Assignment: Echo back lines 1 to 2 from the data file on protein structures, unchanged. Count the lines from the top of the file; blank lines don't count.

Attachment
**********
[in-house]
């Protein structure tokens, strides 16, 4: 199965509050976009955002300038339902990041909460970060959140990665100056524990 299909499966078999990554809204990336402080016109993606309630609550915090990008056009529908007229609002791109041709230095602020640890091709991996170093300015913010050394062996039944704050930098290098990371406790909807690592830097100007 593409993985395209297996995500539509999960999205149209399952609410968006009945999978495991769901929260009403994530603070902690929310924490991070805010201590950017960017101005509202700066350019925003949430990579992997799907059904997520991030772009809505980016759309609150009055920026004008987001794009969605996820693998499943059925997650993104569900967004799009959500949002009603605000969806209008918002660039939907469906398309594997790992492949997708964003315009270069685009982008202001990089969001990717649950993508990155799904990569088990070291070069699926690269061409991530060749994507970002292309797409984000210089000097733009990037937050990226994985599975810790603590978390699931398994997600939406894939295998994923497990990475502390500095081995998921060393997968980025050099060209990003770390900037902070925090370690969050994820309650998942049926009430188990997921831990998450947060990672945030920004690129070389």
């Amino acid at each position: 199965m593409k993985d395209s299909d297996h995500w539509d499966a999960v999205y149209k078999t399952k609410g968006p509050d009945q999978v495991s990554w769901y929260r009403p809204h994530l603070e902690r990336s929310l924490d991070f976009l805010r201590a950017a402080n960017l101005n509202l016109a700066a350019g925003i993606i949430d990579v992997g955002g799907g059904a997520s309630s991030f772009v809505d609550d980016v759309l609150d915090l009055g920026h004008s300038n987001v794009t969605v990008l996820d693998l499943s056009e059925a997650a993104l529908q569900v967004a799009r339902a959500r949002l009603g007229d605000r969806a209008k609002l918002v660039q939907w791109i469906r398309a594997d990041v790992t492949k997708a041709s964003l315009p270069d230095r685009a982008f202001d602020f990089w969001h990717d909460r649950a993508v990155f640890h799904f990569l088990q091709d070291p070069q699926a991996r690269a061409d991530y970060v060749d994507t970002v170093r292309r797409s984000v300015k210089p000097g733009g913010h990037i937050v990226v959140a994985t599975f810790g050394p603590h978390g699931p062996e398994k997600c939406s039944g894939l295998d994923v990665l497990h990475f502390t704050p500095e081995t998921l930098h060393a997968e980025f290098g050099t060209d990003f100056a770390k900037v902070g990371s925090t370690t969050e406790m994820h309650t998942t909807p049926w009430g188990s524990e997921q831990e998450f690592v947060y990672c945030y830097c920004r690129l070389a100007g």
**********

[in-house]
């Protein structure tokens, strides 16, 4: 199965509050976009955002300038339902990041909460970060959140990665100056524990 299909499966078999990554809204990336402080016109993606309630609550915090990008056009529908007229609002791109041709230095602020640890091709991996170093300015913010050394062996039944704050930098290098990371406790909807690592830097100007 593409993985395209297996995500539509999960999205149209399952609410968006009945999978495991769901929260009403994530603070902690929310924490991070805010201590950017960017101005509202700066350019925003949430990579992997799907059904997520991030772009809505980016759309609150009055920026004008987001794009969605996820693998499943059925997650993104569900967004799009959500949002009603605000969806209008918002660039939907469906398309594997790992492949997708964003315009270069685009982008202001990089969001990717649950993508990155799904990569088990070291070069699926690269061409991530060749994507970002292309797409984000210089000097733009990037937050990226994985599975810790603590978390699931398994997600939406894939295998994923497990990475502390500095081995998921060393997968980025050099060209990003770390900037902070925090370690969050994820309650998942049926009430188990997921831990998450947060990672945030920004690129070389």